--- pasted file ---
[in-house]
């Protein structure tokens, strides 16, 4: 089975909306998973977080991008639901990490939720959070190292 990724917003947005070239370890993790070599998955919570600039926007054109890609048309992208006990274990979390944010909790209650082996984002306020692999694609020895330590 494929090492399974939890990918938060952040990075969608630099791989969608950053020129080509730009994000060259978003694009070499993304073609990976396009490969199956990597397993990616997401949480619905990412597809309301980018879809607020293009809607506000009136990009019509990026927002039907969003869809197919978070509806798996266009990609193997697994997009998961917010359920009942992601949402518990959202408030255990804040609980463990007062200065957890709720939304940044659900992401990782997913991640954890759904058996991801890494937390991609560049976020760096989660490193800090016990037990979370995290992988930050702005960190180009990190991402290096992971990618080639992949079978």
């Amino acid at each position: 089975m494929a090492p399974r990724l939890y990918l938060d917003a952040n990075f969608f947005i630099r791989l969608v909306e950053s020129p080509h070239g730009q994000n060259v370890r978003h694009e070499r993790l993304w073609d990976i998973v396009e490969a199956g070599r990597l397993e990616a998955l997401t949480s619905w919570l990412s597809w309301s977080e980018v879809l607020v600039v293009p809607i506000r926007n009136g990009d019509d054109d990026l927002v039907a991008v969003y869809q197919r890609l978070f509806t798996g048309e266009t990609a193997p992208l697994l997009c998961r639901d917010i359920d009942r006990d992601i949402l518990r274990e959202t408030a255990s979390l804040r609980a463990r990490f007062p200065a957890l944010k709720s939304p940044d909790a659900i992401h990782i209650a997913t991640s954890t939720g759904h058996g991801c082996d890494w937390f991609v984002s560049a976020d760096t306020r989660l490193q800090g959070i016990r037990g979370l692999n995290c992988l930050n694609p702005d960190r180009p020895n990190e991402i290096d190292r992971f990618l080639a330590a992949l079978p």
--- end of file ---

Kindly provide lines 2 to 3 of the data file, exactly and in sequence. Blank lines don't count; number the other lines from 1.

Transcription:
């Protein structure tokens, strides 16, 4: 089975909306998973977080991008639901990490939720959070190292 990724917003947005070239370890993790070599998955919570600039926007054109890609048309992208006990274990979390944010909790209650082996984002306020692999694609020895330590 494929090492399974939890990918938060952040990075969608630099791989969608950053020129080509730009994000060259978003694009070499993304073609990976396009490969199956990597397993990616997401949480619905990412597809309301980018879809607020293009809607506000009136990009019509990026927002039907969003869809197919978070509806798996266009990609193997697994997009998961917010359920009942992601949402518990959202408030255990804040609980463990007062200065957890709720939304940044659900992401990782997913991640954890759904058996991801890494937390991609560049976020760096989660490193800090016990037990979370995290992988930050702005960190180009990190991402290096992971990618080639992949079978």
């Amino acid at each position: 089975m494929a090492p399974r990724l939890y990918l938060d917003a952040n990075f969608f947005i630099r791989l969608v909306e950053s020129p080509h070239g730009q994000n060259v370890r978003h694009e070499r993790l993304w073609d990976i998973v396009e490969a199956g070599r990597l397993e990616a998955l997401t949480s619905w919570l990412s597809w309301s977080e980018v879809l607020v600039v293009p809607i506000r926007n009136g990009d019509d054109d990026l927002v039907a991008v969003y869809q197919r890609l978070f509806t798996g048309e266009t990609a193997p992208l697994l997009c998961r639901d917010i359920d009942r006990d992601i949402l518990r274990e959202t408030a255990s979390l804040r609980a463990r990490f007062p200065a957890l944010k709720s939304p940044d909790a659900i992401h990782i209650a997913t991640s954890t939720g759904h058996g991801c082996d890494w937390f991609v984002s560049a976020d760096t306020r989660l490193q800090g959070i016990r037990g979370l692999n995290c992988l930050n694609p702005d960190r180009p020895n990190e991402i290096d190292r992971f990618l080639a330590a992949l079978p």